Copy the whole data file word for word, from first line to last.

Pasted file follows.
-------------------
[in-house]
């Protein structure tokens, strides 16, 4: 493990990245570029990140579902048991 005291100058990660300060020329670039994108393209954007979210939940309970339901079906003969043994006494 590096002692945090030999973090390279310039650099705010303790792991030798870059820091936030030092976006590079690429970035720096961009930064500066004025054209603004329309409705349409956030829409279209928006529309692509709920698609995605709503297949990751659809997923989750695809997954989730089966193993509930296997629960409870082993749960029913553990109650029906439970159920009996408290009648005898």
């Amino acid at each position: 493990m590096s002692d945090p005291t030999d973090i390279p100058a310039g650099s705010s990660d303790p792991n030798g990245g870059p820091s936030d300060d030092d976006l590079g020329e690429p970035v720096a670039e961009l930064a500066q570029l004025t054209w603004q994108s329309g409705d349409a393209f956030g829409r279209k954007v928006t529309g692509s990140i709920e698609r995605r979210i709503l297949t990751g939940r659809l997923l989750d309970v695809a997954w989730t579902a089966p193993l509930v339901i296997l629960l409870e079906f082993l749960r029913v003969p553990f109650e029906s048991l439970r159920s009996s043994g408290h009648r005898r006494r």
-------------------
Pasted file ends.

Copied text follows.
[in-house]
């Protein structure tokens, strides 16, 4: 493990990245570029990140579902048991 005291100058990660300060020329670039994108393209954007979210939940309970339901079906003969043994006494 590096002692945090030999973090390279310039650099705010303790792991030798870059820091936030030092976006590079690429970035720096961009930064500066004025054209603004329309409705349409956030829409279209928006529309692509709920698609995605709503297949990751659809997923989750695809997954989730089966193993509930296997629960409870082993749960029913553990109650029906439970159920009996408290009648005898």
């Amino acid at each position: 493990m590096s002692d945090p005291t030999d973090i390279p100058a310039g650099s705010s990660d303790p792991n030798g990245g870059p820091s936030d300060d030092d976006l590079g020329e690429p970035v720096a670039e961009l930064a500066q570029l004025t054209w603004q994108s329309g409705d349409a393209f956030g829409r279209k954007v928006t529309g692509s990140i709920e698609r995605r979210i709503l297949t990751g939940r659809l997923l989750d309970v695809a997954w989730t579902a089966p193993l509930v339901i296997l629960l409870e079906f082993l749960r029913v003969p553990f109650e029906s048991l439970r159920s009996s043994g408290h009648r005898r006494r």